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Flint Event Aims to Amplify Voices of Reproductive Justice

Supporters of reproductive justice say women should have the right to choose if they want to have children, or not. (Pixabay)
Supporters of reproductive justice say women should have the right to choose if they want to have children, or not. (Pixabay)
May 17, 2016

FLINT, Mich. - Faith leaders, policy experts and families will gather Friday, May 20, in Flint to amplify the voices of those who support reproductive freedom.

The Interfaith Reproductive Justice Conference will address issues including abortion and birth control, sex education in congregations, and religious liberty.

Randy Block, director of the Michigan Unitarian Universalist Social Justice Network, says all families – including single-parent and LGBT families – should be treated with respect and dignity to make their own choices.

"We as a coalition define reproductive justice as being more than birth control and abortion, but the right of people to not only not have children, but to have them," says Block. "And to be able to have the resources they need to raise happy, healthy kids."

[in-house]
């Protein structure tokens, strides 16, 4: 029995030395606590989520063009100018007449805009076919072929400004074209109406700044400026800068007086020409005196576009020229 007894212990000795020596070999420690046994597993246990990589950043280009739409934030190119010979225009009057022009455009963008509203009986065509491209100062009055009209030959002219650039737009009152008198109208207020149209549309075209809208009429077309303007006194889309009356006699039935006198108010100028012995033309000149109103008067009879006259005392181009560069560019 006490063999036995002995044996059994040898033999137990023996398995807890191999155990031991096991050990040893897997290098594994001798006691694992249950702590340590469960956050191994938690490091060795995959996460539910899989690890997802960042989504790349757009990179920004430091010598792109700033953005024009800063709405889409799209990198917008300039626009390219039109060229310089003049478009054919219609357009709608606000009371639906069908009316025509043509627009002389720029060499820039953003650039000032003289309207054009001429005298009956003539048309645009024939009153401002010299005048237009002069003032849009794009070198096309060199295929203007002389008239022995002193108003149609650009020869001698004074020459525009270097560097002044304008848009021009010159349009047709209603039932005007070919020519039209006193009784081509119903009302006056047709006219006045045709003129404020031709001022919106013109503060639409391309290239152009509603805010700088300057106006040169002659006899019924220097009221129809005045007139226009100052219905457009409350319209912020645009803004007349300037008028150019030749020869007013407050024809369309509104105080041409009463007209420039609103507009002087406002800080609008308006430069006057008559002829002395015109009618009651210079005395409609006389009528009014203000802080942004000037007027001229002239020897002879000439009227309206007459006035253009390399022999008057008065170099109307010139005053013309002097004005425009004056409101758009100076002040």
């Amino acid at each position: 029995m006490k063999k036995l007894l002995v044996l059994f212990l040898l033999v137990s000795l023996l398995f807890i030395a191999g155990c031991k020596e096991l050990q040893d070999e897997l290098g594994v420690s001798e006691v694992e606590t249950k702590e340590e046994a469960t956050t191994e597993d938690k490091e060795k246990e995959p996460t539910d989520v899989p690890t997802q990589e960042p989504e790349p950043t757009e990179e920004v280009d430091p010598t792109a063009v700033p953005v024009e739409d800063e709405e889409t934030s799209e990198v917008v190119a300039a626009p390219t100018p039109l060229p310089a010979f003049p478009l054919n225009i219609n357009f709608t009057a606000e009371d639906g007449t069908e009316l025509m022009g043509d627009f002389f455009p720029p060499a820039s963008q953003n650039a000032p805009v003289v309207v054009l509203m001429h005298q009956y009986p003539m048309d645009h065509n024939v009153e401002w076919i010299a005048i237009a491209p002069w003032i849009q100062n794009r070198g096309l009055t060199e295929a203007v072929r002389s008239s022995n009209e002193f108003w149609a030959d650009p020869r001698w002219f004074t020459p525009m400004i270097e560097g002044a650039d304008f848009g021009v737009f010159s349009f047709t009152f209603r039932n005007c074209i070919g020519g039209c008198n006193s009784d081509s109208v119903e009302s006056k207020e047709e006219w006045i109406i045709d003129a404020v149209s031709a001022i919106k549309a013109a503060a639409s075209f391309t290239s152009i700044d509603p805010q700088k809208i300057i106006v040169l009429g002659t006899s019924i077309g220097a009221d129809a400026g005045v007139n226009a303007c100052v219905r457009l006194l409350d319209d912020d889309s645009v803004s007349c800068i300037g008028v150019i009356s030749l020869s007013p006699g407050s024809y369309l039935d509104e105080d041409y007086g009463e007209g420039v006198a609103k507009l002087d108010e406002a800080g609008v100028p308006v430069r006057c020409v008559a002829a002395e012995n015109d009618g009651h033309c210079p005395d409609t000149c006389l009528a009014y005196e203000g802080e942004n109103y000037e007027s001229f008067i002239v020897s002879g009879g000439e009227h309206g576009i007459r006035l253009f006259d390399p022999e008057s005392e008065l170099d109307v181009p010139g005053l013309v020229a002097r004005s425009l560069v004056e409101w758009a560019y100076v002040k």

Block says they'll also discuss other issues that impact families in Michigan, including efforts to raise the minimum wage, change paid sick-leave policies and expand affordable child-care options.

Faith leaders from Protestant, Catholic, Jewish, Muslim and Unitarian backgrounds will explain how their faith values support standing up for the reproductive rights of women and families.

Block says reproductive rights have been under attack in Michigan for far too long, with the core values of the religious right being inserted into law.

He points to what he calls an abortion coercion bill (HB 4787), recently passed by the Senate Judiciary Committee, as just one example.

"We certainly don't believe anyone should be coerced into having an abortion, but we don't believe that anyone should be coerced into having a child when they're not ready," says Block. "This bill seems to give power to the religious right to continue to oppress women."

Supporters of the measure contend it will avoid abortion coercion by a spouse, parent or employer. But opponents counter that coercion is difficult to prove and the bill is unnecessary.

Mary Kuhlman, Public News Service - MI